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Why Would Bethenny Frankel Deny Being Jewish?

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Jennifer Ginsberg: I admit it: I am a huge fan of "The Real Housewives of New York City."

bethenny Frankel

While I love the entire "Real Housewives" series, the New York City one is my favorite because I lived in Manhattan and it holds a special place in my heart. I find the women of the show to be an intoxicating combination of vapid and intriguing, which makes for incredible reality television! Also, being a Jewish woman, I am happy to watch successful Jewish women on the show.

Jill Zarin recently coauthored the book "Secrets of a Jewish Mother," and I was thrilled to see a famous woman not only acknowledging, but embracing, her Judaism. I also assumed that Bethenny Frankel was proudly Jewish, but when I recently watched her on the "Real Housewives" after-show hosted by Andy Cohen, I was confused by how she responded to a viewer question. Andy had received an e-mail asking Bethenny if she was Jewish (which I found odd because she is so obviously a Jew). Bethenny responded, "No, I don't consider myself Jewish. My dad was Jewish and my mom converted ... but I don't think of myself as Jewish."

I was stunned. Here is a woman who is as "Jewishy" as they come: She looks Jewish, she sounds Jewish, she has a Jewish name and Yiddish words are peppered throughout her lexicon. Not to mention the fact that she is 100 percent Jewish, given that both of her parents are Jewish (Judaism recognizes converts to be as Jewish as if they had been born Jews). Why would she deny her ethnicity?

Bethenny quickly changed the subject to her new book and talked about all of her successes as an author and celebrity chef. Here is a beautiful, accomplished woman who is riding a hard-earned wave of success, yet she flat-out denied her heritage with no explanation. Had she said, "I was Jewish, but I found Jesus and converted," I would have understood. But her only reason for not affiliating with her religion was, "I'm just spiritual." But how, I wondered, does being Jewish conflict with being "spiritual"?

I found myself feeling a bit like I did when I used to watch "Seinfeld." Here were these characters who were so clearly Jewish, but there were rarely any direct references made to their Judaism. While I thought the show was brilliantly funny, I had a hard time jumping on the "Seinfeld bandwagon" because of the Jewish elephant in the living room. There was something vaguely unsettling and self-hating about the whole thing. I could only speculate that the producers believed that if the characters openly discussed their Judaism, they would have lost a large part of their audience because of anti-Semitism. Perhaps they were right.

I wonder if Bethenny feels the same way. I've always been a fan of hers on the show; she naturally takes on the role of Greek chorus as her sharp wit and moments of vulnerability showcase her magnetic personality. But now I'm not so sure. I'm disappointed that she missed the opportunity to proudly acknowledge her Judaism in front of a mass audience, especially during a time when Jews and the State of Israel need all the support they can get! While people of all creeds and cultures -- from Muslims to African-Americans -- get major kudos for embracing their heritage, it seems as if Jews are all too often reticent to acknowledge theirs.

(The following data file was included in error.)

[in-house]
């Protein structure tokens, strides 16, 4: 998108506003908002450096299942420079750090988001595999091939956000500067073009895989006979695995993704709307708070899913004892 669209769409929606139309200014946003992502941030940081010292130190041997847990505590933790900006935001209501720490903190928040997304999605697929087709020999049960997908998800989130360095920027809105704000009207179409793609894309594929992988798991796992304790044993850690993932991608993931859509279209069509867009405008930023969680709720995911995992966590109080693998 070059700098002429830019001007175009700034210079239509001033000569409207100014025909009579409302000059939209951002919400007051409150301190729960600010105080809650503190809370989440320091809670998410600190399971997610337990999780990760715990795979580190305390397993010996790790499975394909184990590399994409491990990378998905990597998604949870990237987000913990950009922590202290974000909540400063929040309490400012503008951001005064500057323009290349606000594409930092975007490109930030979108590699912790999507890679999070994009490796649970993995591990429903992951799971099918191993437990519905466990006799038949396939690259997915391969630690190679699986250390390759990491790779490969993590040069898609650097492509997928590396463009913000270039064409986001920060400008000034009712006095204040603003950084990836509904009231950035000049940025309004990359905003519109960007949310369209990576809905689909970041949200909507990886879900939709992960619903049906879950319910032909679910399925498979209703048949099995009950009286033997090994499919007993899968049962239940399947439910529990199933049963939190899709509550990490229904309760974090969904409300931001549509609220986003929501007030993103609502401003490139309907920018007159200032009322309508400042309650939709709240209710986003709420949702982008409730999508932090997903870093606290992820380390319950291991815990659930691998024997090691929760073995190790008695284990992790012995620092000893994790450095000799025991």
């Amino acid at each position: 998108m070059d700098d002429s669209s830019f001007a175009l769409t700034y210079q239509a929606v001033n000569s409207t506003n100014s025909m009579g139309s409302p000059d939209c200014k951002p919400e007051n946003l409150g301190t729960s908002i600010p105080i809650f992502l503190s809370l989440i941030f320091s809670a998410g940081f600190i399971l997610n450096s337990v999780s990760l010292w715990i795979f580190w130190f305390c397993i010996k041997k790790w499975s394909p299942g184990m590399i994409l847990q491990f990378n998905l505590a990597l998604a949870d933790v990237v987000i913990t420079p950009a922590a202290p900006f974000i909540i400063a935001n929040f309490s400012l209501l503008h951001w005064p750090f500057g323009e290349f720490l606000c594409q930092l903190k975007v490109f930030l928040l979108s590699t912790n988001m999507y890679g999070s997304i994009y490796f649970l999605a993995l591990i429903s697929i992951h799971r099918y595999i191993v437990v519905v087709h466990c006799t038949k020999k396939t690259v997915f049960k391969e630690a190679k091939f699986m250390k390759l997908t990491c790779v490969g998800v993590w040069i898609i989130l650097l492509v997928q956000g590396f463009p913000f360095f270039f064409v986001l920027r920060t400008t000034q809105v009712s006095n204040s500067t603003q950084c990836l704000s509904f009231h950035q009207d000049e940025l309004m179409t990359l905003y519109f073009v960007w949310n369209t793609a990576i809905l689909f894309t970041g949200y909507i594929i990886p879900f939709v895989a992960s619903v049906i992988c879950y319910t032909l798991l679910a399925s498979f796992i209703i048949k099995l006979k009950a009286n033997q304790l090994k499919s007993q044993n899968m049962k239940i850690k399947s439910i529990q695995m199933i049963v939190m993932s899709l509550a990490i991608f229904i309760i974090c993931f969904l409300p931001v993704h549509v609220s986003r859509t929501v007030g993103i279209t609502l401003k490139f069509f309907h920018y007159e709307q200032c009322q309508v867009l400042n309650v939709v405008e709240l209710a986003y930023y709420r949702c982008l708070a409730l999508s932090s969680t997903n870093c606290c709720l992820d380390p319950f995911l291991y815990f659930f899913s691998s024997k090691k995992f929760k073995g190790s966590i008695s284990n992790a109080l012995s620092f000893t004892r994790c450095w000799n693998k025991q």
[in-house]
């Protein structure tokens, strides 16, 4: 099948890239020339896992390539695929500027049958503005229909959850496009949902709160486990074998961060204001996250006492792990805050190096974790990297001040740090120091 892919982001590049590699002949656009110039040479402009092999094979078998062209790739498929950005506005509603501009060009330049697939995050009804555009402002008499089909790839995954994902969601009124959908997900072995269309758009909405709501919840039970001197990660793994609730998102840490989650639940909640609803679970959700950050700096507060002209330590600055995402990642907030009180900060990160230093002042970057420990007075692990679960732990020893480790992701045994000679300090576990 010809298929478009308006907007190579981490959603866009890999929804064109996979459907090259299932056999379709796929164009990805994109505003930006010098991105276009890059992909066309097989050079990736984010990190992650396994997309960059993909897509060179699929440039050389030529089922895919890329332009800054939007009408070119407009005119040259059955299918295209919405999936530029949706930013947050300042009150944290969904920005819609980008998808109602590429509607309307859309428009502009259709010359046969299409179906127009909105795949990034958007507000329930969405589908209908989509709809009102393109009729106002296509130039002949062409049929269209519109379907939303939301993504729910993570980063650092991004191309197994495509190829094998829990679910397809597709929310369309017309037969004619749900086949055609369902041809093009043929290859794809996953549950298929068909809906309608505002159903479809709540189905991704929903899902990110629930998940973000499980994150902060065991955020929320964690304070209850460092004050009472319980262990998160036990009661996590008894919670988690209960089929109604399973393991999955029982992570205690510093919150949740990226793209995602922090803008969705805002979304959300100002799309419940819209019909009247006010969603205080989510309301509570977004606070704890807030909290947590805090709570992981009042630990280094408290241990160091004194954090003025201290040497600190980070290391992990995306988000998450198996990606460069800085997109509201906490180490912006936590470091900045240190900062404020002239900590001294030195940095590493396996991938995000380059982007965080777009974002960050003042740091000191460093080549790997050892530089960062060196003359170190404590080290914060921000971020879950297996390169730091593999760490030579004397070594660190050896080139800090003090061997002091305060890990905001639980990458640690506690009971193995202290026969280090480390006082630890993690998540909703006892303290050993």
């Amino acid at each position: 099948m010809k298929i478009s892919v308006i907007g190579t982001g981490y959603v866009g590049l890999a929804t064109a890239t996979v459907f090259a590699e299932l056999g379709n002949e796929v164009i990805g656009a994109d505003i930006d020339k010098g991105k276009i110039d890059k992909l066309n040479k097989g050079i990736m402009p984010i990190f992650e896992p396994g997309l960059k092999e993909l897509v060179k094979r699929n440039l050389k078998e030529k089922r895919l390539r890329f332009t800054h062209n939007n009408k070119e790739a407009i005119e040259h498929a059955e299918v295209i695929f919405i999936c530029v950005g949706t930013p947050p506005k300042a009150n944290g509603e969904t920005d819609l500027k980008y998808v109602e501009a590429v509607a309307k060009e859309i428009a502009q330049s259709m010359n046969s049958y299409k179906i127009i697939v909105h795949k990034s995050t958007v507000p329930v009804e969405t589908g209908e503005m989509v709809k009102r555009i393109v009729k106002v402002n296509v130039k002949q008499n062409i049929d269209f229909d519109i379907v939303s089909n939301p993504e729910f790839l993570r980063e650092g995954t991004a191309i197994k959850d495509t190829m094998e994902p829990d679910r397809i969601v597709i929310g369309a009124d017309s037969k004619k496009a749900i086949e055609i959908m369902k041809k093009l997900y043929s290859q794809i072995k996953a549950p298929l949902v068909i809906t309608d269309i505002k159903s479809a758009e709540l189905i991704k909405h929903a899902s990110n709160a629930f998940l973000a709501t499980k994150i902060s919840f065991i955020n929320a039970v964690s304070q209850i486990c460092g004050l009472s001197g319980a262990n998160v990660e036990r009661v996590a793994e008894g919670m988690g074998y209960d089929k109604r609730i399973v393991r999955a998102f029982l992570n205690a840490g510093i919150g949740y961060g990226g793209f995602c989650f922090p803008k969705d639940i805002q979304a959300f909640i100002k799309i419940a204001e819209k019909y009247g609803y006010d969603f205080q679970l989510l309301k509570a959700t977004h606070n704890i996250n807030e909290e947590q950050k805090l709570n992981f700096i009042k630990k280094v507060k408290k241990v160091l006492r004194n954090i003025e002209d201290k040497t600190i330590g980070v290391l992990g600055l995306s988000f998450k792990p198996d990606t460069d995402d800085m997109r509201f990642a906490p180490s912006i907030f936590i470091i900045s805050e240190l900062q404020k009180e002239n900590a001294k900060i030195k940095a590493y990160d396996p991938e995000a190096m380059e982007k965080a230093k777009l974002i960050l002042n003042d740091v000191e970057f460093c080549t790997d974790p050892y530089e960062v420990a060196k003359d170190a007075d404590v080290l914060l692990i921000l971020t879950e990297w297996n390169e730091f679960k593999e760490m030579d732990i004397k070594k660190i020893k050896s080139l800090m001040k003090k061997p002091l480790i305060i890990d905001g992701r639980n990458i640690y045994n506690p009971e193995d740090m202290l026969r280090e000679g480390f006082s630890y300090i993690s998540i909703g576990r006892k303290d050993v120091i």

It has been a long-standing debate as to whether Judaism is a religion or ethnicity. I'm with most American Jews who tend to think of their Jewishness as a matter of culture. There are certain cultural traits that that are shared by many Jews, just as there are distinguishing characteristics shared by Mexican-Americans or Italian-Americans. Jews in many parts of the world share many of those cultural aspects, which only leads to the fact that Judaism is indeed a culture. So while Bethenny may not be a practicing religious Jew, she is still culturally a Jew, just as an Italian-American who doesn't practice Catholicism is still Italian.

I can only imagine the uproar if one of the African-American women from "The Real Housewives of Atlanta" denied being black. Can you imagine Nene saying, "Both of my parents were African-American, but I don't consider myself black"? Not only would it be terribly insulting to the African-American community, it would be ridiculous as well. But it seems to be socially acceptable for Jews to assimilate to the point of denial.

In our society, we celebrate racial and religious diversity, and this is a wonderful thing
-- except, maybe, if you are Jewish. I'm now even more proud of Jill Zarin for valuing her heritage enough to write a book that celebrates everything that Judaism, her rich and beautiful faith, has taught her. And I wish Bethenny had had the chutzpah to at least answer "yes" when asked about hers.


next: Will Facebook Kill the High School Reunion?
112 comments so far | Post a comment now
Steph May 18, 2010, 3:37 AM

I assume Bethenny was looking at the question from a purely religious stand-point, rather than a cultural or ethnic one?

I come from a culturally Christian family, was baptized as an infant, in CCD until I was 13, etc. But now if someone asks me if I’m Christian, I reply that I’m not. I don’t practice the religion, I’m not a believer, and like Bethenny I try to move on in the conversation because it’s such a personal and obviously (hence the topic of this essay) very sensitive topic.

Melissa May 18, 2010, 3:55 AM

Since she didn’t expand on her answer, you really don’t know what her reasons are. She may have some really well thought out explanations that she just isn’t willing to share with the press (and half of the known world). Frankly, faith is a tricky subject, what she ultimately chooses is between she and her family.

Not a friend of JZ May 18, 2010, 4:22 AM

She sounds that way and uses Yiddish words because she lives in NYC, where everyone sounds like that and uses Yiddish words. Her father was Jewish, her mother Catholic. According to Jewish law, she is not Jewish. More to the point, she was not RAISED Jewish. Her father was not a presence in her life. Her mother and step-father are both Catholic.